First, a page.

Your MP3s might contain vertical groove noise depending on how the captures were processed before converting to MP3. If the MP3 is mono there is obviously no point in mixing L and R. If the MP3 is stereo, it might or might not exhibit vertical groove noise. If you import a mono MP3 into Audacity it will show up as one track. If you import a stereo MP3 it will show up as two tracks - but those two tracks might or might no be identical. An easy way to tell is to select Split Stereo to Mono from the track drop-down menu, invert one of the channels and listen to the result. If you hear nothing, the L and R channels were identical. If you hear a very faint version of the recording it could be that the L and R channels are not exactly at the same level, but are otherwise identical. If you hear mostly ticks, pops and crackle then the recording would benefit from mixing the L and R channels together.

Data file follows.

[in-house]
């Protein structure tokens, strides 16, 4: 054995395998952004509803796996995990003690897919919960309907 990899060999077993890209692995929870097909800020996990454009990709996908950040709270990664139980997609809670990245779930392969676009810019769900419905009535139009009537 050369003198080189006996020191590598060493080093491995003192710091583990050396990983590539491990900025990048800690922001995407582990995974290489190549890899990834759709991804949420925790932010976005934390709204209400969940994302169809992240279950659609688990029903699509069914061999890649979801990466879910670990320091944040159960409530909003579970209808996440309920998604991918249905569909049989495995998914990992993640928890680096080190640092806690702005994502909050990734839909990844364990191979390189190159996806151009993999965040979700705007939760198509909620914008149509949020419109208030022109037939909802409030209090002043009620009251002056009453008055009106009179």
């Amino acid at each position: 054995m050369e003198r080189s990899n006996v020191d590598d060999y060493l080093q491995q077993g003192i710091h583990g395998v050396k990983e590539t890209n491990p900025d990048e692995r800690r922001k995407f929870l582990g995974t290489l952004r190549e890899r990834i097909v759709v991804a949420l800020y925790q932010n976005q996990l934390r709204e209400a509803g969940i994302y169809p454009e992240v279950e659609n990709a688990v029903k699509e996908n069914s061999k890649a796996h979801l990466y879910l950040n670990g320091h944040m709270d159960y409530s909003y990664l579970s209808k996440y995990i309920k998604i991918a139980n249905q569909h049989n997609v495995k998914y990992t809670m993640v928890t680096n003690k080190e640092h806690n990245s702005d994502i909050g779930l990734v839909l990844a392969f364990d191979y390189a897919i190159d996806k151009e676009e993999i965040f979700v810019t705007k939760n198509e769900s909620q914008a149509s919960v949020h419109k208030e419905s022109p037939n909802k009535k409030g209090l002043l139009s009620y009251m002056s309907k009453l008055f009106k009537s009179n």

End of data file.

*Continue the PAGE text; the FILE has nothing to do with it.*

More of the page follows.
As for your CD and tape collection, are these commercial releases, or captures you have done yourself? Whatever the case, you can apply the same test as with the stereo MP3s to see if there is any vertical groove noise present.

When you get around to capturing your own vinyl and shellac recordings, you can again apply the same test for vertical groove noise.

It is ultimately up to you how much effort you want to put into this process to get a result you are satisfied with.

– Bill